The healthy bread loaf: Review
The challenge however, is to incorporate highly nutritional ingredients that have none or little impact on sensory and structural properties of the bread.
In a review published in the journal of Food Science and Technology, Iranian researchers delved into recent developments in healthy-functional bread formulations.
“The results show that many beneficial ingredients such as dietary fibres, phenolic antioxidants, marine ingredients, and n-3 fatty acids can be used in the bread industry to increase its functionality and result in healthy products, low in calories and cholesterol as well as cater to celiac disease.”
“Moreover, the use of psyllium seed, amaranth seed, chestnut flour and prebiotics in gluten-free bread baking may be the promising frontier to improve overall appearance, quality, sensory properties, and shelf-life of gluten-free bread.”
However, while functional bakery is becoming increasingly popular the segment remains less developed than dairy, researchers noted.
The first white functional bread was developed 9 years ago by a British-Dutch company and Spanish efforts on functional bakery developments in 2006 were worth 13%, compared to 45% for dairy.
Adding the old and new
The review split functional bread ingredients into two sectors – old and new.
Old ingredients include rice, corn, soy, beans, peas, and other hydrocolloids. New compounds are divided into two categories including grains without gluten such as sorghum and teff and pseudo cereals like amaranth, quinoa and buckwheat fibres.
“New compounds have many benefits such as high levels of protein and amino acids and better digestibility than cereals,” researchers said. They also contain a range of bioactive compounds including antioxidants, fibres, resistant starch and minerals and nutrients.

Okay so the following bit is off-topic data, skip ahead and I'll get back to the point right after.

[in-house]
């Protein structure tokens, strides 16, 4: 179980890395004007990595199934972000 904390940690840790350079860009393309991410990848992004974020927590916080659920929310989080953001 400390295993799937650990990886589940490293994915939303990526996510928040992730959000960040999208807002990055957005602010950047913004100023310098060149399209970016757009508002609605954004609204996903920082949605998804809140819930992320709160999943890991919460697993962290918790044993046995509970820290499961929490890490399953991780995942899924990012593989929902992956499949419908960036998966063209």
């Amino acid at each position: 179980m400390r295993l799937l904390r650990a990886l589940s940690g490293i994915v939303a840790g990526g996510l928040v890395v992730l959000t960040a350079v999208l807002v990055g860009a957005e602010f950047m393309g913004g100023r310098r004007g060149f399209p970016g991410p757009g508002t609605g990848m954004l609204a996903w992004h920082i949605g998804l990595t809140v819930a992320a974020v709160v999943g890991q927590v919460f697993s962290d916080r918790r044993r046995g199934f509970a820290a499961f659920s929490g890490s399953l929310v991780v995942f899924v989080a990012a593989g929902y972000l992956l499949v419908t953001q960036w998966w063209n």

Fibre, antioxidants, omega-3
A range of fibres are used in bread formulations, including buckwheat, maize and oat, rye and soy flour. Such ingredients improve the functional composition of bread and are known to improve digestive health, the review said.
Natural antioxidants are also used widely with popular choices including turmeric powder, plysaccharide flour and green tea in conventional breads and quinoa, amaranth and chicory flour in gluten-free products. The inclusion of these natural antioxidants is associated with improved colour, taste and textural properties of bread, researchers outlined.
Marine ingredients like fish oils, bioactive peptides and microalgae are also being used in breads for their omega-3, calcium and antioxidant properties. Findings show such ingredients increase shelf-life. The review cites research that suggests encapsulation could aid better incorporation in formulations.
Source: Food Science and Technology
Published online ahead of print, doi: 10.1007/s13197-012-0833-6
“Recent developments on new formulations based on nutrient-dense ingredients for the production of healthy-functional bread: a review”
Authors: S. Rahaie, S. Mohammad Taghi Gharibzahedi, S. Hadi Razavi and S. Mahdi Jafari